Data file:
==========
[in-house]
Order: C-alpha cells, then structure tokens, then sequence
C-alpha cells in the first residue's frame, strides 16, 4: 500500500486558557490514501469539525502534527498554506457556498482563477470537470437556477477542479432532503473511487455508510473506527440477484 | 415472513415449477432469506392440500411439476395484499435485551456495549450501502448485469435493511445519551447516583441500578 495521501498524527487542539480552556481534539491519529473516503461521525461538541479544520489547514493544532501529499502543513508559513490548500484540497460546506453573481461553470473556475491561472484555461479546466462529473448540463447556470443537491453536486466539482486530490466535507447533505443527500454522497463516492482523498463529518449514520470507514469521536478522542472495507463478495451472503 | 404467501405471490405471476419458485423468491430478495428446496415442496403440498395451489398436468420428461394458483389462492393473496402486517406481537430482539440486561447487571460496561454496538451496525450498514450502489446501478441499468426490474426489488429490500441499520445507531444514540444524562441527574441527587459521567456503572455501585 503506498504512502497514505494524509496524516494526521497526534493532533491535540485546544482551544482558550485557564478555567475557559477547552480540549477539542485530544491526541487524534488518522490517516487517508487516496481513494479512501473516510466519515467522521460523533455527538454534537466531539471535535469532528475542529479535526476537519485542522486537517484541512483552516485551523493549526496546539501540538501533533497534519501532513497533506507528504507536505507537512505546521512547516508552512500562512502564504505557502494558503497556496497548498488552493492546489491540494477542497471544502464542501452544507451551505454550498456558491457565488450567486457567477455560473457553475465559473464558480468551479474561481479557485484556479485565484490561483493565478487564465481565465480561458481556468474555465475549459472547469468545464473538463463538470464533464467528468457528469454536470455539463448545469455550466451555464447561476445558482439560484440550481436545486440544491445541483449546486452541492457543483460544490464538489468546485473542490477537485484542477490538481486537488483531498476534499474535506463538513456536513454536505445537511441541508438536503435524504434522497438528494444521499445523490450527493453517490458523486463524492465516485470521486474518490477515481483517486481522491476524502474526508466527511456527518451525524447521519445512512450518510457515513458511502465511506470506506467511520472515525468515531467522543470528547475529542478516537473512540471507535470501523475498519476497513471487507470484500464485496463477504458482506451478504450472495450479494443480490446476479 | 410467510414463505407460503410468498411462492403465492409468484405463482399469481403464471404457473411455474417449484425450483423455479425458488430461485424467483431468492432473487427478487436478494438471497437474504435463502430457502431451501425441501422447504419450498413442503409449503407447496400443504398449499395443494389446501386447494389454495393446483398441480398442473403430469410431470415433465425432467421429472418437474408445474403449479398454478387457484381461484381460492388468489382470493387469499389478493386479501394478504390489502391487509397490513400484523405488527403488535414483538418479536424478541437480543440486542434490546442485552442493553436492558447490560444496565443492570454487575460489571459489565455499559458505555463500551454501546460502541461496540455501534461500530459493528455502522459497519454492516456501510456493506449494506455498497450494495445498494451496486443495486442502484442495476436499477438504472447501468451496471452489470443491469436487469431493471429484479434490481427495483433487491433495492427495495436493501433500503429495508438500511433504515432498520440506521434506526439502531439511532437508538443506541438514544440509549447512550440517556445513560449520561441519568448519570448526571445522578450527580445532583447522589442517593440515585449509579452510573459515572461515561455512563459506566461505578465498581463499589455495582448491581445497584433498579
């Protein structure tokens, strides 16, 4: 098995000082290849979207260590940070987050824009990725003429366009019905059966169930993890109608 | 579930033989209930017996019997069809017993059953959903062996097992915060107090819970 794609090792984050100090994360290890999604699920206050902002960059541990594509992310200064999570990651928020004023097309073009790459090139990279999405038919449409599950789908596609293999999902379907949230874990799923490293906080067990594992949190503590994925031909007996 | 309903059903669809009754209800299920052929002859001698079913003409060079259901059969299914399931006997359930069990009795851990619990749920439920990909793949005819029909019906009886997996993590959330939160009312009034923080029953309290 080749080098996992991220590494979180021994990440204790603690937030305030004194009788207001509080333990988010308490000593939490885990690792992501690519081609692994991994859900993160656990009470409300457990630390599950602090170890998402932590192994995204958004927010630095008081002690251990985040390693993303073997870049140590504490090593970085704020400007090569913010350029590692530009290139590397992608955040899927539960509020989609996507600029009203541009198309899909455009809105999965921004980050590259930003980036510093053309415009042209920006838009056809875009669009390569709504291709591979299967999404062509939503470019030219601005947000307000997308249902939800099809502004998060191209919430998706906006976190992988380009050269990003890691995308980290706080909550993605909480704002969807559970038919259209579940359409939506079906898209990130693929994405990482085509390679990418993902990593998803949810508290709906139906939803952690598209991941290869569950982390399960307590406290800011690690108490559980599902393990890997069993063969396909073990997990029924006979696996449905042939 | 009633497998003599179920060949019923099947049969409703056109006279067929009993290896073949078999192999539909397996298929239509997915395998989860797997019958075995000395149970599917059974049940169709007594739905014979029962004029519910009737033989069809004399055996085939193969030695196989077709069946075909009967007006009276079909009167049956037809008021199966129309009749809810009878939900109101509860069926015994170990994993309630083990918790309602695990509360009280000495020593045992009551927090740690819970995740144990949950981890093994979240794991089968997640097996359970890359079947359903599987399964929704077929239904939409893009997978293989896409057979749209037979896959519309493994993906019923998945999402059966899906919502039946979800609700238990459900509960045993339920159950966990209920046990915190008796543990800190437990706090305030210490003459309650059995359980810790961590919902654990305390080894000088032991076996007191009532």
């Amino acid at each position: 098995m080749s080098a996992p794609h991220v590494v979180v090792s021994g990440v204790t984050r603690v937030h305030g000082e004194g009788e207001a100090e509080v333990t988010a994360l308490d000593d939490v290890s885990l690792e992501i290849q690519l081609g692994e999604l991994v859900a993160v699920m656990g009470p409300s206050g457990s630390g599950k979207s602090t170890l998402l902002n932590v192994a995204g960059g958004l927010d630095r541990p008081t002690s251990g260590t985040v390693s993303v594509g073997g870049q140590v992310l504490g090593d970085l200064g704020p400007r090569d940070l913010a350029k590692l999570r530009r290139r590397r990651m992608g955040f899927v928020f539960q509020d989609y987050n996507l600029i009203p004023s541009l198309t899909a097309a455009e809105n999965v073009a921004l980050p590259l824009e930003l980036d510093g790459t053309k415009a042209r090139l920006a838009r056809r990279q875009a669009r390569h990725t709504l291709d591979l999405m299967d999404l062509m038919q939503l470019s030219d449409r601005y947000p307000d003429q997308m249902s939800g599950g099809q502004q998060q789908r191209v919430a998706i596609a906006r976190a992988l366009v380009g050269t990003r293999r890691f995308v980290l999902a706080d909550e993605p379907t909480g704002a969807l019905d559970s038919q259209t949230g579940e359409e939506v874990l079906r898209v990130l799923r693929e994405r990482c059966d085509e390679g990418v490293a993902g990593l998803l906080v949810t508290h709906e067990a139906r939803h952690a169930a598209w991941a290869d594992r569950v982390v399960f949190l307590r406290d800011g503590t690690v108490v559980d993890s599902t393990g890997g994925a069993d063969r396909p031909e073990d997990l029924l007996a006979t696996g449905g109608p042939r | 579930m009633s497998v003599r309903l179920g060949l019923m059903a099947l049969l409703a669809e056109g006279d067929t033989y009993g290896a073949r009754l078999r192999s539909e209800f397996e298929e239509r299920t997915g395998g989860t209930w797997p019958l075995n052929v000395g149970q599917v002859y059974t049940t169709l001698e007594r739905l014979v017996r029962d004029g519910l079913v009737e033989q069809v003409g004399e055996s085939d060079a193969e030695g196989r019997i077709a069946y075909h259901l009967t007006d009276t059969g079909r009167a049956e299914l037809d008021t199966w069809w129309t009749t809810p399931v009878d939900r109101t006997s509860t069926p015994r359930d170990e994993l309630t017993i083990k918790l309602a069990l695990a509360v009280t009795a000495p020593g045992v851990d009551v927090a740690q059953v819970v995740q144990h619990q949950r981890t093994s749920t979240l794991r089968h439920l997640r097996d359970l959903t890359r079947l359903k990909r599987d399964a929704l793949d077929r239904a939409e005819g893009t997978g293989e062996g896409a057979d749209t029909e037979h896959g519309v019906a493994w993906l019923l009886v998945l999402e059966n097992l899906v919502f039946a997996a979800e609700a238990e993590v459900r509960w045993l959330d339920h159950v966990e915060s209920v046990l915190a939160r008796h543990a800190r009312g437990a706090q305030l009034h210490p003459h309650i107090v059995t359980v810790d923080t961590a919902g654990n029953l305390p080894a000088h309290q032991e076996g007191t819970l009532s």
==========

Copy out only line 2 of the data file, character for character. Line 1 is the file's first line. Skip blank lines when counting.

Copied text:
Order: C-alpha cells, then structure tokens, then sequence